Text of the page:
Review: Selma Arts Center Go-Go’s for broke but comes up short in outdoor ‘Head Over Heels’
With its first live production since the pandemic, I’d like to tell you that Selma Arts Center stands tall with “Head Over Heels.” But this glittery musical romp ends up a little shaky on its stilettos.
The show (which continues through Sunday, July 25) features creative staging, some excellent voices, high-voltage enthusiasm and really strong sound design, which is exceedingly important when your stage is a couple of hundred feet from Highway 99. But the production is weighed down by a predictable, plodding book, an often clunky sense of humor, and a less-than-inspired relationship with the music of the Go-Go’s.
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I’m mixed on this one.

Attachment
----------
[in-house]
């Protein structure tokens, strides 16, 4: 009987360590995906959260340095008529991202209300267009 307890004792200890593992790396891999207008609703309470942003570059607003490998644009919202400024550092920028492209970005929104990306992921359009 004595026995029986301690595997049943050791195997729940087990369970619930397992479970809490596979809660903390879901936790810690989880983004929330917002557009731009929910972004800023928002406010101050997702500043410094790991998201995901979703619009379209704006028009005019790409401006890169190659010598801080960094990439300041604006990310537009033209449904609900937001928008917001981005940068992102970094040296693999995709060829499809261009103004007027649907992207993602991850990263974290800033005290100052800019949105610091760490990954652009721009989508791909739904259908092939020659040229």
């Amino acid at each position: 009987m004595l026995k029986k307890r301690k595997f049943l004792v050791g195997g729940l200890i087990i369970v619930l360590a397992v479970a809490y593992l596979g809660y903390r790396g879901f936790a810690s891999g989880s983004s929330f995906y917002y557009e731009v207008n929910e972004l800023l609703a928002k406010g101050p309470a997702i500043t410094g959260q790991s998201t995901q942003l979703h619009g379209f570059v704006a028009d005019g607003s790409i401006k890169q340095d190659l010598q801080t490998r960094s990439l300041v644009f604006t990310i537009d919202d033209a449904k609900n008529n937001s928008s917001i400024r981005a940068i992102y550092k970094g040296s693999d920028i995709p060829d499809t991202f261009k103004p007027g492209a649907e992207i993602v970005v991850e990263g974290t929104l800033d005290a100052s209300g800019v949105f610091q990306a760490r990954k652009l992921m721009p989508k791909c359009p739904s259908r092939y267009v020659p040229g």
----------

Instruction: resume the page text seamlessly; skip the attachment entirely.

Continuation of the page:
Here’s a rundown:
The storyline: In the kingdom of Arcadia, the citizenry is in danger of losing its special “beat,” which sets the country apart from all others. The king (a smooth and confident Will Bishop) travels to an oracle for consultation and learns that all sorts of bad things will happen soon — including a new king, which is certainly not what the current monarch wants to hear. I’m not sure why, but the king flees the country with his court on a sort of extended road trip to another country, Bohemia. (Strangely, there’s little sense of an unfolding journey in the staging; I’d actually forgotten about the trip part of things until reminded in the second act.) Meanwhile, the king’s two single daughters of marrying age ponder the existential question faced by all princesses: Should they pick someone as a mate because of love or to fulfill social expectations?